Central YMCA, Skip’s Cafe Plans Go Before Board

YOUNGSTOWN, Ohio – The Youngstown Design Review Committee Tuesday approved the façade for the Central Branch of the Youngstown YMCA and the basic aesthetics of Second Harvest Food Bank’s new serving site, Skip’s Cafe, near the central business district.

The work on the exterior of the downtown Y is part of its $5 million renovation. The Central branch building, constructed in 1914, has had a “succession of additions,” most recently in 1970, said Patrick Lankey. Lankey, project architect with Strollo Architects, Youngstown, told the committee at its monthly meeting yesterday.

The bulk of the work will be performed on the 20,000 square feet of interior – including splitting one of the main gyms in half — but the project also involves removing some masonry on the building and installing some new windows, Lankey said.

“Over the years we’ve had a lot of love put towards it but it’s causing some problems,” Lankey said. A railing “that is essentially masonry” is falling apart and will be replaced with metal.

The work will take nine months to a year to complete and be done in phases, he said. “There will be a little bit of shuffling but the Y will be open at all times,” he reported. A design for signage on the building, once approved, will be submitted later to the committee.

The Youngstown YMCA will detail its plans for the project at a press event Feb. 10.

The committee approved the “overall aesthetics” for Skip’s Café, a new site to feed the needy that Second Harvest will operate. The cafe is named for Ralph “Skip” Barone, former manager of the downtown soup kitchen operated by the Northeast Ohio Diocesan Council of St. Vincent DePaul Society.

Barone will be the director of Skip’s. He, along with several volunteers, left St. Vincent de Paul after clashing with the organization’s former president, Brian Antal. The new feeding site is being funded by a $750,000 donation.

Skip‘s Café will be constructed at 551 Mahoning Ave., where a 16,000-square-foot brick warehouse stood until recently.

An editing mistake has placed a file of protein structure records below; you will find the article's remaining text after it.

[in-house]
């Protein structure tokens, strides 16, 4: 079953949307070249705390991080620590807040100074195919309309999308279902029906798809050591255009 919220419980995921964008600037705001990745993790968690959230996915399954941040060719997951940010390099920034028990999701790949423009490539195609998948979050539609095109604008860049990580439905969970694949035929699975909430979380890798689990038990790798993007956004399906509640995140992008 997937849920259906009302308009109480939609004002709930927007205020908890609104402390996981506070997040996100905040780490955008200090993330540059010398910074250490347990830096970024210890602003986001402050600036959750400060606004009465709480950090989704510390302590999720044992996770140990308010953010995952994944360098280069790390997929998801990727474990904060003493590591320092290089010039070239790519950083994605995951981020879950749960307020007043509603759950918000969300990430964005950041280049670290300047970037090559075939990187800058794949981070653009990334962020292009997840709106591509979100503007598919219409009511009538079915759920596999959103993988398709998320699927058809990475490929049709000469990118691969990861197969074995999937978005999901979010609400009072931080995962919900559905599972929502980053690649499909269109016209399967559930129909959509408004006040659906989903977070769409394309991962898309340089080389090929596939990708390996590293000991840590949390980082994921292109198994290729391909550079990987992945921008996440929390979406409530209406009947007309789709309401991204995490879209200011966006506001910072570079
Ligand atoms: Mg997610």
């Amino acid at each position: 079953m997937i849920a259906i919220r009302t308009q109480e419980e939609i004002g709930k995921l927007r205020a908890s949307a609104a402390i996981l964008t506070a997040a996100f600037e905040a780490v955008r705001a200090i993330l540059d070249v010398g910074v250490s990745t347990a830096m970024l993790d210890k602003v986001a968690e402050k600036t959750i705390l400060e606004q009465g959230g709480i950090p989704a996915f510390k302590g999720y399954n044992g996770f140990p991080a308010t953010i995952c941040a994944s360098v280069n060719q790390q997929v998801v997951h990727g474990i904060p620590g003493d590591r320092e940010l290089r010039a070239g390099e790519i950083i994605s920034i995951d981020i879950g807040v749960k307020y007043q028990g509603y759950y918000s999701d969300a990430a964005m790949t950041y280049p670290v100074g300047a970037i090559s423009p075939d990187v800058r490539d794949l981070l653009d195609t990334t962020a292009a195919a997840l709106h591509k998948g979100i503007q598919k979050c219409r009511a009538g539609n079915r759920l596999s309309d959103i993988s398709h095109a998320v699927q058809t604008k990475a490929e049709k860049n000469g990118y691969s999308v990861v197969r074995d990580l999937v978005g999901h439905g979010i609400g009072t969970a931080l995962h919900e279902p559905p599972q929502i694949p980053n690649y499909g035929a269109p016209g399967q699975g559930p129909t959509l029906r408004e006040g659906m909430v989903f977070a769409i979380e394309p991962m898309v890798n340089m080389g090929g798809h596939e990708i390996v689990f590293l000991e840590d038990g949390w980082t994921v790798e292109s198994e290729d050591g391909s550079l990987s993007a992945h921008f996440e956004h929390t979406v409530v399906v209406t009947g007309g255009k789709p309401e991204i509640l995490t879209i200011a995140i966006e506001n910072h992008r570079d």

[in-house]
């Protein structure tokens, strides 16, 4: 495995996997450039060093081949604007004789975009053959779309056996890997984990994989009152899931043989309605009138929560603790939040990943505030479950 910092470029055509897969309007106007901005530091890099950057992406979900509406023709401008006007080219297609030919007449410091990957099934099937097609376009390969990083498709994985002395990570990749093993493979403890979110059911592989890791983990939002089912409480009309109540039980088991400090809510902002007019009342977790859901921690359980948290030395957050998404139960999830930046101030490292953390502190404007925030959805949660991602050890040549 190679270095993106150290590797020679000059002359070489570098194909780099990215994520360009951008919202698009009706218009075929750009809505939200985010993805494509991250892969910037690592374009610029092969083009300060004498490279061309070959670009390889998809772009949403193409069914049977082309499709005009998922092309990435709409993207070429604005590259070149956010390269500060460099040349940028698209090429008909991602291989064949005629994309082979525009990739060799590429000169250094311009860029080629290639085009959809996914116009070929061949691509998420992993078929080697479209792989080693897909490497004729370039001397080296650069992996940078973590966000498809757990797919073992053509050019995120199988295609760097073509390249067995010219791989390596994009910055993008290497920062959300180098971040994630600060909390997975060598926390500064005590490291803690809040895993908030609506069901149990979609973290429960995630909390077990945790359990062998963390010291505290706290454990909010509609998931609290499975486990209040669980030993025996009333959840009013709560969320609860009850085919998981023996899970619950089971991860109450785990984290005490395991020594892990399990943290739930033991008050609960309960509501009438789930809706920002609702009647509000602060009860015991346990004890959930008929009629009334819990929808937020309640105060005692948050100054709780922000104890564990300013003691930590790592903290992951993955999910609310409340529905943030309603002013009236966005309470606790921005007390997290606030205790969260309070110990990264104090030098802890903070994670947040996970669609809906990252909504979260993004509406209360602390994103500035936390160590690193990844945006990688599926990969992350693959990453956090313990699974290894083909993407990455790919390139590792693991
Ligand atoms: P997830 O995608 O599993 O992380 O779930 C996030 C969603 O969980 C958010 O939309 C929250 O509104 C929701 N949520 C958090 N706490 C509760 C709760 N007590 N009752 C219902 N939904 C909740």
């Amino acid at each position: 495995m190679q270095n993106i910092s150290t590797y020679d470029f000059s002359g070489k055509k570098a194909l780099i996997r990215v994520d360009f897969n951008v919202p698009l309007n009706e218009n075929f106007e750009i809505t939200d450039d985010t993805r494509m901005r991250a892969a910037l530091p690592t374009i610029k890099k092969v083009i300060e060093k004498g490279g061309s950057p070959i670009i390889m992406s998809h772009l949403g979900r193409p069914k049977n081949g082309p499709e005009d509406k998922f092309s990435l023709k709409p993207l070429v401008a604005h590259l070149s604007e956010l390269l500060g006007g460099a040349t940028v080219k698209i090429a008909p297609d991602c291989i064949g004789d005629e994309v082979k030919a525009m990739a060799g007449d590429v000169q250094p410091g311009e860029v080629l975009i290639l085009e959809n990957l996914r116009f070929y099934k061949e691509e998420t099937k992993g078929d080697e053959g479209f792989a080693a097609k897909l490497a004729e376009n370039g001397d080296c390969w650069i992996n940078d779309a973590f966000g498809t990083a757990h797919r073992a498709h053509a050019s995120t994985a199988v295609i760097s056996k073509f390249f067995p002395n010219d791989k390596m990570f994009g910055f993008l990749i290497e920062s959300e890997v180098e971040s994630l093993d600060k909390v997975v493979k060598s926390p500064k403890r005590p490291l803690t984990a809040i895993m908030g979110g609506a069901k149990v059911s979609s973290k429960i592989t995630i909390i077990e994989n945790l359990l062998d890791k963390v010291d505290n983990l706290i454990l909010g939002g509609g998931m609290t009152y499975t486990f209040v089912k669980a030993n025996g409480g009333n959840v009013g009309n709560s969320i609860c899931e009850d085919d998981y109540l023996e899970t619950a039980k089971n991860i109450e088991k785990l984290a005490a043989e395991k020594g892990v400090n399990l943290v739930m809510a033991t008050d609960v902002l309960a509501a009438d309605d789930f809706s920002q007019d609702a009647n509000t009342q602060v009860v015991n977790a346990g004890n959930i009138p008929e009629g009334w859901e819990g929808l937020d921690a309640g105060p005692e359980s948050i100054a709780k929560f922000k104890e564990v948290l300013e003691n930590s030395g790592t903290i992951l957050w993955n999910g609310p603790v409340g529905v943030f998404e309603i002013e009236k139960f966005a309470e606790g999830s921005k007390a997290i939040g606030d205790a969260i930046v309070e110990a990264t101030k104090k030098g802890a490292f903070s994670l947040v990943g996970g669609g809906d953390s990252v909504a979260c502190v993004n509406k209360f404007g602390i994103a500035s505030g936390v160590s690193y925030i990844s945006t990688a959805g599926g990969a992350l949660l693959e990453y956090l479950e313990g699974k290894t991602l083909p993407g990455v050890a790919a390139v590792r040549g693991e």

“We’ve demolished it and are cleaning up the building,” reported Brice Jackson, project manager with Cocca Development Ltd., Boardman. “It was in deplorable condition.”

The Anthony Cocca Family Foundation owns the land.

A 6,560-square-foot pre-engineered steel building will be erected on the lot, Jackson said. The cafe will have seating for 200 and parking for 33 cars, mostly for those who volunteer there.

“This will be a really nice change for the neighborhood,” remarked John DeFrance, an architect with Olsavsky-Jaminet Architects, Youngstown, who serves on the committee.

Construction should take 90 to 120 days, once plans are approved, Jackson said. Civil engineering drawings have not been started but architectural drawings are about 85% complete and should be ready to submit to Mahoning County for approval in another week or two, he said. The county review generally takes a month.

“If the county comes back with questions, we have to go back to the architect to fix,” he added. A county review of those responses could take another two to three weeks.

“Obviously, we want to get started as soon as we can and get it completed as soon as we can,” he said. Olsavsky-Jaminet would report back to the committee once it has a design for the sign and landscaping.

The committee approved four signs, one for each corner of Eastern Gateway Community College’s Valley Center campus downtown. They will replace the temporary banners there now.

The lettering and logos for each corner is based on the Eastern Gateway logo and made of grey urethane. The stud-mounted signs will be lighted, said Margaret Jenkins, sales representative with Jenkins Sign Co., Youngstown.

“We’ve been communicating with [Eastern Gateway] quite regularly to tell them they needed to put up permanent signage,” said William D’Avignon, deputy planning director and chairman of the committee. “Thanks for finally getting the banners down,” he added.

Work to install the new signs will begin “as soon as possible,” Jenkins said.

Pictured: Rendering of new facade for the Youngstown YMCA’s Central Branch.

Copyright 2024 The Business Journal, Youngstown, Ohio.